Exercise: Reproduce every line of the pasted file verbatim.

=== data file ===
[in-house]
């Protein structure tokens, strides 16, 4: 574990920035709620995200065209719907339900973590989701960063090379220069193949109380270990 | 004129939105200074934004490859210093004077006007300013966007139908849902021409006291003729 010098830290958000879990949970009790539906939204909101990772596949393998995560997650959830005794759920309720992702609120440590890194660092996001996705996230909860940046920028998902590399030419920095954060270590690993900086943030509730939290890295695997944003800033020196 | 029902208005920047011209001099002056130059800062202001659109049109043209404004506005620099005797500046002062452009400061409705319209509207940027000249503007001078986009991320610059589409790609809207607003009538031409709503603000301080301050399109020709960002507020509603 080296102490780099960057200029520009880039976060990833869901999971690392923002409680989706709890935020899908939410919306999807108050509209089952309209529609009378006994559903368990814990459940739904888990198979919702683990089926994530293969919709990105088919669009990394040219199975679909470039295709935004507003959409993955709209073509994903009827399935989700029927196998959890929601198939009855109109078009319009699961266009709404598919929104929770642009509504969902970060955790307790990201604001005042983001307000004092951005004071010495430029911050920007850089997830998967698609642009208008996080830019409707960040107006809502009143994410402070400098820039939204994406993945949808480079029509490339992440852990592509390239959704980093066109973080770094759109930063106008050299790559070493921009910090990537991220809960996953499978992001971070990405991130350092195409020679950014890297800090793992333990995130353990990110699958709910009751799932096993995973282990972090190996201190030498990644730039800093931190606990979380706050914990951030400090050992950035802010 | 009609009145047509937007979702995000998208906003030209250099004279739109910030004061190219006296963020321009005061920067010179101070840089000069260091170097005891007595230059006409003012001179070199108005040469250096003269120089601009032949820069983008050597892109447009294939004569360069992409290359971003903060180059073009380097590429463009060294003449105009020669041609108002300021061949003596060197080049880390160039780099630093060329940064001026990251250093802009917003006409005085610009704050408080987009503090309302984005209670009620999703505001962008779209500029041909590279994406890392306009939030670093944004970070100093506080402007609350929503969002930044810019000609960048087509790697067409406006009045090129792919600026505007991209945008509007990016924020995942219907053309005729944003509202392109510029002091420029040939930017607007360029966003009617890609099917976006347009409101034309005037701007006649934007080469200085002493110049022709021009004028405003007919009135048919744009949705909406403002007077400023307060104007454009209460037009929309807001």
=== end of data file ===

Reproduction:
[in-house]
């Protein structure tokens, strides 16, 4: 574990920035709620995200065209719907339900973590989701960063090379220069193949109380270990 | 004129939105200074934004490859210093004077006007300013966007139908849902021409006291003729 010098830290958000879990949970009790539906939204909101990772596949393998995560997650959830005794759920309720992702609120440590890194660092996001996705996230909860940046920028998902590399030419920095954060270590690993900086943030509730939290890295695997944003800033020196 | 029902208005920047011209001099002056130059800062202001659109049109043209404004506005620099005797500046002062452009400061409705319209509207940027000249503007001078986009991320610059589409790609809207607003009538031409709503603000301080301050399109020709960002507020509603 080296102490780099960057200029520009880039976060990833869901999971690392923002409680989706709890935020899908939410919306999807108050509209089952309209529609009378006994559903368990814990459940739904888990198979919702683990089926994530293969919709990105088919669009990394040219199975679909470039295709935004507003959409993955709209073509994903009827399935989700029927196998959890929601198939009855109109078009319009699961266009709404598919929104929770642009509504969902970060955790307790990201604001005042983001307000004092951005004071010495430029911050920007850089997830998967698609642009208008996080830019409707960040107006809502009143994410402070400098820039939204994406993945949808480079029509490339992440852990592509390239959704980093066109973080770094759109930063106008050299790559070493921009910090990537991220809960996953499978992001971070990405991130350092195409020679950014890297800090793992333990995130353990990110699958709910009751799932096993995973282990972090190996201190030498990644730039800093931190606990979380706050914990951030400090050992950035802010 | 009609009145047509937007979702995000998208906003030209250099004279739109910030004061190219006296963020321009005061920067010179101070840089000069260091170097005891007595230059006409003012001179070199108005040469250096003269120089601009032949820069983008050597892109447009294939004569360069992409290359971003903060180059073009380097590429463009060294003449105009020669041609108002300021061949003596060197080049880390160039780099630093060329940064001026990251250093802009917003006409005085610009704050408080987009503090309302984005209670009620999703505001962008779209500029041909590279994406890392306009939030670093944004970070100093506080402007609350929503969002930044810019000609960048087509790697067409406006009045090129792919600026505007991209945008509007990016924020995942219907053309005729944003509202392109510029002091420029040939930017607007360029966003009617890609099917976006347009409101034309005037701007006649934007080469200085002493110049022709021009004028405003007919009135048919744009949705909406403002007077400023307060104007454009209460037009929309807001």